Did you know your thoughts can directly influence how your body feels, how other people treat you and how happy you are? Your mind can be a powerful tool to help you through any challenge in life, especially cancer treatment. Dennis Buttimer, M.Ed., CEAP, RYT, CHC, a facilitator at Cancer Wellness at Piedmont, shares more about intentionally choosing your thoughts.
Reality versus imagination
"Your mind does not know the difference between something real and something vividly imagined," says Buttimer. "When you imagine a frightening situation, your mind and body respond as if you are going through it in real life."
The mind-body connection
Your thoughts can powerfully influence your body.
For example, if you visualize an argument with your spouse, your body may tense up, your heart may race and you may feel upset afterward, even though the argument did not actually happen. Similarly, if you visualize yourself in a relaxing place you love, such as the beach or the mountains, you may find your body relaxing and you may feel more peaceful.
As further proof of the mind-body connection, consider the placebo effect noted in medical studies. Many researchers have found that participants who were given a "sugar pill" as a placebo instead of the actual medication experienced similar positive results as the group who received the medication.
The power of choosing positive thoughts
"If you focus on self-love and self-care, choose positive thoughts and a positive attitude, your body will respond intuitively," says Buttimer. "But if you are focused on fear or the what-ifs in life, your body will respond with stress and inflammation."
If you find yourself having negative thoughts, it is important to steer your mind away from them and think about something positive, such as something for which you are grateful.
"Whatever you focus on will get bigger and bigger in your mind, and your current circumstances will respond to that," he says.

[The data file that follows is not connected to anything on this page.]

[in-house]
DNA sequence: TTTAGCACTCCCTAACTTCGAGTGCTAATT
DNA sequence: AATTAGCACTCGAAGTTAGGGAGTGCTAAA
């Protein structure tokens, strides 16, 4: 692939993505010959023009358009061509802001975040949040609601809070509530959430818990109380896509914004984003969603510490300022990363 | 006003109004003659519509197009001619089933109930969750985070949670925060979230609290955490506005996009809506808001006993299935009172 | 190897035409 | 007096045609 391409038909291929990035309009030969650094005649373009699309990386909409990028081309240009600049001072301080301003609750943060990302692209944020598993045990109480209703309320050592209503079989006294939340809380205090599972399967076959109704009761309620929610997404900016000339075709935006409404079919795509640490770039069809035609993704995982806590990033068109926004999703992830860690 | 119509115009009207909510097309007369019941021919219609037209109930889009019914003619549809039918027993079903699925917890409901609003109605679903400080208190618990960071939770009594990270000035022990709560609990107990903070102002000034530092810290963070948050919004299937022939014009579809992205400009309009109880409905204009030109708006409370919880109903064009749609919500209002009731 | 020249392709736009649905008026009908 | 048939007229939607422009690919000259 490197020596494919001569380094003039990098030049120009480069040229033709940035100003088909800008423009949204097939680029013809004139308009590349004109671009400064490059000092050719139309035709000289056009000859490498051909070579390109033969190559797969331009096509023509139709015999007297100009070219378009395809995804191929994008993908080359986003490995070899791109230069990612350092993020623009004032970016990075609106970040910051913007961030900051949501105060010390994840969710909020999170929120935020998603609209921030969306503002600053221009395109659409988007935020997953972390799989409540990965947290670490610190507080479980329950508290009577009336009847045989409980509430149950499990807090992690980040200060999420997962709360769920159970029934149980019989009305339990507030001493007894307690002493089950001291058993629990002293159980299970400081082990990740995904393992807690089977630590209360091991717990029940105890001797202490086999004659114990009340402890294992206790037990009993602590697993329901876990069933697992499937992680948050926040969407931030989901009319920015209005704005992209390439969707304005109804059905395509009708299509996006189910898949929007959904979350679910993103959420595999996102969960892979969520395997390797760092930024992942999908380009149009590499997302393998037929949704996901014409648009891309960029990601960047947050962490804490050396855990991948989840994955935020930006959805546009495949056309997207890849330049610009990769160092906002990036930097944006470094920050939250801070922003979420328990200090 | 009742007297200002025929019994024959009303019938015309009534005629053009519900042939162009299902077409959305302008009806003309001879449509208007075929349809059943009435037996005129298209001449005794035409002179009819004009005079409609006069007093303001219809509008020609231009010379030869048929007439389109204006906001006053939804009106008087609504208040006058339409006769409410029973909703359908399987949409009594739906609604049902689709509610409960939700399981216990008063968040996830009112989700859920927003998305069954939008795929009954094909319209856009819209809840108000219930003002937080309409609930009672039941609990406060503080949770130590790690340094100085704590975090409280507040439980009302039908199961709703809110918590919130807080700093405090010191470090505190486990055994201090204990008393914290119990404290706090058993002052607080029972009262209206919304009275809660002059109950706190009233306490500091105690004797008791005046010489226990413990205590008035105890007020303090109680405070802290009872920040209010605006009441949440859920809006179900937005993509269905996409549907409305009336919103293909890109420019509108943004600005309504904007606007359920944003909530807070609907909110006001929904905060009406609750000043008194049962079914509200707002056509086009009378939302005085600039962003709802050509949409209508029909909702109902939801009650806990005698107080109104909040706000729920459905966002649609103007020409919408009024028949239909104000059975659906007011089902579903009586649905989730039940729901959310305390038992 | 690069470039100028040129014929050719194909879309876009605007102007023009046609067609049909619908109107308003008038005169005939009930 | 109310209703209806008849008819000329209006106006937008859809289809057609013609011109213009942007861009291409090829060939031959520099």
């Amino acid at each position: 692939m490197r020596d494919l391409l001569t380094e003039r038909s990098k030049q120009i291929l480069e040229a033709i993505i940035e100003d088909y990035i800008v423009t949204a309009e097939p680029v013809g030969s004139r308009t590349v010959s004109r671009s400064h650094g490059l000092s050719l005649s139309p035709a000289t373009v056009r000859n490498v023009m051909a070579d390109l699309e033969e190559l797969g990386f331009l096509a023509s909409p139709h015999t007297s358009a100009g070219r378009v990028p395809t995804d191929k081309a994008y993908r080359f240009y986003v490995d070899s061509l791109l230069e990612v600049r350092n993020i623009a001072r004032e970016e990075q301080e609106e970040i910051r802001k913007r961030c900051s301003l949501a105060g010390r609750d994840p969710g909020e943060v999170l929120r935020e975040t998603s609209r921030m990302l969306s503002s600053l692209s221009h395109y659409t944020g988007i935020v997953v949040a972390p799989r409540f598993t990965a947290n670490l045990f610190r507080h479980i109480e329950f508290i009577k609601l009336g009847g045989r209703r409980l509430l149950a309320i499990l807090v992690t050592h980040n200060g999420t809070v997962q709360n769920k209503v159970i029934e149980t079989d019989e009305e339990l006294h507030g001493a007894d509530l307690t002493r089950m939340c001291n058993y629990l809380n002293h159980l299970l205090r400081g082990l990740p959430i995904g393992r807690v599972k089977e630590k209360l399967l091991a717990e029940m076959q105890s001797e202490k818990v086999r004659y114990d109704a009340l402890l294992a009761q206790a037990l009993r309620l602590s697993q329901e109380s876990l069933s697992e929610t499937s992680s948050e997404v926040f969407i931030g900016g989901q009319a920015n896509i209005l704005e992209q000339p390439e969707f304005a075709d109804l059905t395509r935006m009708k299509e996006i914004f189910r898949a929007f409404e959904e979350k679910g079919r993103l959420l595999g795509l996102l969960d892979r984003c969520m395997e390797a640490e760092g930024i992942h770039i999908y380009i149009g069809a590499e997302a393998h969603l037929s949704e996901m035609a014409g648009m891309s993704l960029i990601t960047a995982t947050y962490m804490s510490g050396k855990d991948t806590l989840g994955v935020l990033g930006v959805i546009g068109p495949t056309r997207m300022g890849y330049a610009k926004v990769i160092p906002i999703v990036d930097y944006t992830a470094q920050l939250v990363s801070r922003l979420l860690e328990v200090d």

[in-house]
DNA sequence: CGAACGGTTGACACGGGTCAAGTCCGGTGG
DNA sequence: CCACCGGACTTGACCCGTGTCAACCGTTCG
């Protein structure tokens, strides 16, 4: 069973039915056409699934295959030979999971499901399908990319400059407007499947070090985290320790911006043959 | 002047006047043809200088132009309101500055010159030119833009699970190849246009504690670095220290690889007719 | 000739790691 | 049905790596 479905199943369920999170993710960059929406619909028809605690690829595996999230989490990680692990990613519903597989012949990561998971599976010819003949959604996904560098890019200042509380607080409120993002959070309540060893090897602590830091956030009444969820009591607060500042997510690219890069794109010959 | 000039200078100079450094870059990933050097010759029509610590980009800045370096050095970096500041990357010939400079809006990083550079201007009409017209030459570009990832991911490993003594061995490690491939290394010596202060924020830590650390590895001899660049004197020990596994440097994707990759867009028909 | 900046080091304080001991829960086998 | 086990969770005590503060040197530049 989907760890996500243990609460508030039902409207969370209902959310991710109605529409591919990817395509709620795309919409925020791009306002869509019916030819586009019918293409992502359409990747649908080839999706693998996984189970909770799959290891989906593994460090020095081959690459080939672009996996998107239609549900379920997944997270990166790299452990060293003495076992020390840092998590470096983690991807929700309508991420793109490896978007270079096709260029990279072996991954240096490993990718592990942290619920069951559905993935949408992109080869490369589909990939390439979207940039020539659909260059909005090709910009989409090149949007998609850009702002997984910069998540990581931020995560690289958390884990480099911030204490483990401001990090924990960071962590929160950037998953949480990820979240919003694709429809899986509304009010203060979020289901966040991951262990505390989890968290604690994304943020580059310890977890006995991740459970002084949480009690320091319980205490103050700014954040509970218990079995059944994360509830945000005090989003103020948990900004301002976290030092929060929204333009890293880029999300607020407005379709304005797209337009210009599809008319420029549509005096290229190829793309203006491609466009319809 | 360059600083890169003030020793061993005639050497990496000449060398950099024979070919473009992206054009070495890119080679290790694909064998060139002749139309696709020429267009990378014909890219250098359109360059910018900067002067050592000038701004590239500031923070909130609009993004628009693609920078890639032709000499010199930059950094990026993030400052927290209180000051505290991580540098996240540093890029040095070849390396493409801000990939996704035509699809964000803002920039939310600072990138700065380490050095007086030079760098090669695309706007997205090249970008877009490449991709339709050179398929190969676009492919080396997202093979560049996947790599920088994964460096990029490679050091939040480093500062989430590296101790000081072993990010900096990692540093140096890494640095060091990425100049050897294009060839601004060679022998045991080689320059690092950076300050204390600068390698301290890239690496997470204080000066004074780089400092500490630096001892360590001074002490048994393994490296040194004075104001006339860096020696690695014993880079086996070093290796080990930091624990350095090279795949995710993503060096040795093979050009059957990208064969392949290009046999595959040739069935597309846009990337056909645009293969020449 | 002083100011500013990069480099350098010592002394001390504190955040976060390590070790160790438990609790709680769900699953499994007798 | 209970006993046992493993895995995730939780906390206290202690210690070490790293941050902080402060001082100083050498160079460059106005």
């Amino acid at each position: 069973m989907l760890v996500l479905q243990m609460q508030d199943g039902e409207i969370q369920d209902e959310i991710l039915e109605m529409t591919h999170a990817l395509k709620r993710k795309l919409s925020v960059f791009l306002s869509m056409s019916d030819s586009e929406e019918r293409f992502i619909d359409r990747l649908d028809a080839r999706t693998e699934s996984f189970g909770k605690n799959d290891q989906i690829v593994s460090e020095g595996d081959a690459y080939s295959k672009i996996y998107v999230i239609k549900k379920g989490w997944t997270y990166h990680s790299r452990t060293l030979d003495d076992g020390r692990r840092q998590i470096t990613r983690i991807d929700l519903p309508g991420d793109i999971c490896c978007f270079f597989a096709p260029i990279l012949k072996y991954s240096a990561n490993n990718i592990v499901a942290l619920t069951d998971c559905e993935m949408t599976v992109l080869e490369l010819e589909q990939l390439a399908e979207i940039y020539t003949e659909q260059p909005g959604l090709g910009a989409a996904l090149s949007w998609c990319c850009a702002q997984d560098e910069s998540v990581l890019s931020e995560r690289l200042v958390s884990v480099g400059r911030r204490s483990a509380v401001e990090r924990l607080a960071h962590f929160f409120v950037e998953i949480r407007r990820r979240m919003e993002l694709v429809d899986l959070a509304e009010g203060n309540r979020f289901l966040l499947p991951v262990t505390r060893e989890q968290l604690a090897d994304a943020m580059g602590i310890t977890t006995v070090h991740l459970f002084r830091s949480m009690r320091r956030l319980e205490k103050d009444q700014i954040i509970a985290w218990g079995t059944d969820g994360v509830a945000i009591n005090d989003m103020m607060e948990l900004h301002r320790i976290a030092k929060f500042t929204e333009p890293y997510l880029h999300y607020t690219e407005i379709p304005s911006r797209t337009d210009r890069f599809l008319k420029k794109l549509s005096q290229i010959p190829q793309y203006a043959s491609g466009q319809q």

For example, if you fear surgery and meditate on (consistently think about) how it could go poorly, your body will respond with tension, inflammation, and stress, which can affect your body's ability to heal.
Our thoughts can affect our circumstances
Buttimer uses this example to illustrate how your thoughts can affect your circumstances and how others respond to you:
Suppose you are having a bad day and feel like no one cares about you. The more you think these negative thoughts, the more your body and mind will respond—likely with slumped shoulders, a sour expression, and a negative attitude.
Then, when you are around other people, they will see your body language and hear your tone, and may respond unenthusiastically. Then you experience a self-fulfilling prophecy and believe that no one likes you, when really they were responding to your body language and attitude.
Three ways to harness the power of your mind
Buttimer suggests these strategies to harness the power of your thoughts:
Mindfully observe your thoughts. Be aware. You do not always have to be in a good mood, just be aware when you are feeling sad or anxious, and think about ways you might shift your focus.
Practice guided imagery to help your mind visualize positive situations and outcomes.
Practice mindfulness meditation to learn how to bring awareness to your current thoughts.
Of course, you cannot entirely control your health outcomes or relationships with your thoughts, but choosing positive, loving thoughts can lead to a better attitude, more joy and less stress, which is great for your overall mental and physical well-being.
Read more about mental health and well-being.